with Loop Transfer Recovery

The system model is the Remotely Piloted Vehicle (RPV) model found in the appendix of
*Multivariable Feedback Design*, by J.M. Maciejowski, Addison-Wesley, 1989. The model
has 6 states, 2 inputs, and 2 outputs. This example uses loop shaping and output recovery to
achieve robustness, following the procedure described in Chapter 5 of that text. First, a Kalman
filter is designed for the system, assuming identity matrices for the process disturbance and
measurement noise covariances. Next, integrators are added to each input channel, increasing
the system order to 8. This is done to improve steady-state performance. Then the process
disturbance covariance matrix is updated in three steps to obtain a desired frequency response
for the loop gain. With this approach, the covariance matrices are used as design parameters
instead of modeling actual noise covariances.

Once the Kalman filter's frequency response is set, the loop transfer recovery process begins. This involves adjusting the weighting matrices of the Linear Quadratic Regulator (LQR) until the frequency response of the complete system (LQG controller, augmentation dynamics, and actual system model) approaches that of the final Kalman filter design. The following figures illustrate the steps in the design.

Response with Kalman filter gain *K _{f}*

Response with Kalman filter gain *K*_{f2} for nominal
system augmented with 2 poles located at s = -0.001. Same covariance matrices as
*K _{f}*1. Disturbance input matrix for augmented system used.

Response with Kalman filter gain *K _{f}*

Response with Kalman filter gain *K*_{f4} gain for
augmented system to raise and to lower at
= 1 r/s to bring the crossover frequencies closer together. The new
process disturbance matrix is:

Response with Kalman filter gain *K _{f}*

This completes the design of the Kalman filter. Throughout the Loop Transfer Recovery
process, the Kalman filter gain will be *K _{f}*5.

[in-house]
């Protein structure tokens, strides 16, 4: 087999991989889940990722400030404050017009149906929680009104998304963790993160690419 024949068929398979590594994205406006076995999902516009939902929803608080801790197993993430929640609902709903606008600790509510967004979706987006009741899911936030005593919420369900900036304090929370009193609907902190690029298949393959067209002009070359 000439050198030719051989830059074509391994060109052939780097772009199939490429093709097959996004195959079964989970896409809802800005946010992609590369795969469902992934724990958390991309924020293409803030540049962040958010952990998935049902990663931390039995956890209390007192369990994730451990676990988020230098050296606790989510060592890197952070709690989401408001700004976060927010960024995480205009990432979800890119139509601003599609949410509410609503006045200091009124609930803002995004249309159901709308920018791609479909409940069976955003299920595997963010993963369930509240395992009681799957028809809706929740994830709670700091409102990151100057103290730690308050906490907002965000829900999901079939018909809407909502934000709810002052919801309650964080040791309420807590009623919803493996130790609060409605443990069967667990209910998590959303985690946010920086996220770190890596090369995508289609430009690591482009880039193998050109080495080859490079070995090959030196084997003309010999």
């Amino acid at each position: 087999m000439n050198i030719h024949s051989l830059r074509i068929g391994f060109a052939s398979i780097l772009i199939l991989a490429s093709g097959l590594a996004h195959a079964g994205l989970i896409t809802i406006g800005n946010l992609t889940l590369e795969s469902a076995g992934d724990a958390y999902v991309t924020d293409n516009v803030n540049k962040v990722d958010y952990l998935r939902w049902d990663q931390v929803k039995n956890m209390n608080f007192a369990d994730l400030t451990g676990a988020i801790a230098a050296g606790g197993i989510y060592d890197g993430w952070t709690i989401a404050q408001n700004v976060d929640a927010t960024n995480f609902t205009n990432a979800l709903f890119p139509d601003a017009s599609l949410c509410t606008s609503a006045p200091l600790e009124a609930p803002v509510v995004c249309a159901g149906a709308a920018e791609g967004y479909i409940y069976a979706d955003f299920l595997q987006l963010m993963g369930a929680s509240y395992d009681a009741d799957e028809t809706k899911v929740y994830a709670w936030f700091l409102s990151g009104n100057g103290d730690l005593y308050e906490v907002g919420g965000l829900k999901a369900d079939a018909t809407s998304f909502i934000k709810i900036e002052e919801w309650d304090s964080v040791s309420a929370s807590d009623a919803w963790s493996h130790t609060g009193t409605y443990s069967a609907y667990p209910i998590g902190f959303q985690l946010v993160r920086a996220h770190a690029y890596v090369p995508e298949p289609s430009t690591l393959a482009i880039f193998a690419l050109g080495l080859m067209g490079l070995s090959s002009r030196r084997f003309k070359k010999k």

Response of complete augmented system with LQR gain
*K*_{c1} with the following weighting matrices:

Response of complete augmented system with LQR gain
*K*_{c2} with the same *Q* weighting matrix and
= 10^{-2}.

Response of complete augmented system with LQR gain
*K*_{c3} with the same *Q* weighting matrix and
= 10^{-5}.

Response of complete augmented system with LQR gain
*K*_{c4} with the same *Q* weighting matrix and
= 10^{-8}.

Response of complete augmented system with LQR gain
*K*_{c5} with the same *Q* weighting matrix and
= 10^{-11}.

As goes to 0, recovery of the LQG/LTR design to the Kalman filter design
with *K _{f}*5 is more complete, so the performance and stability robustness
properties of the Kalman filter should be equaled by the LQG/LTR design. The bad news is that
the -20 db/decade roll-off of the Kalman filter at high frequencies is also recovered. This
leads to bad rejection of high frequency noise and unmodeled dynamics. Less recovery gives a
steeper roll-off, at least -40 db/decade, which is desirable; however, the performance and
stability robustness of the LQG/LTR design will then not equal the Kalman filter design. Thus,
there must be a tradeoff between stability robustness and low frequency performance versus
high frequency performance.

From the last two figures it can be seen that the singular values obtained with
*K _{c}*4 are nearly identical to those with

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*Lastest revision on 05/09/01 06:16 PM
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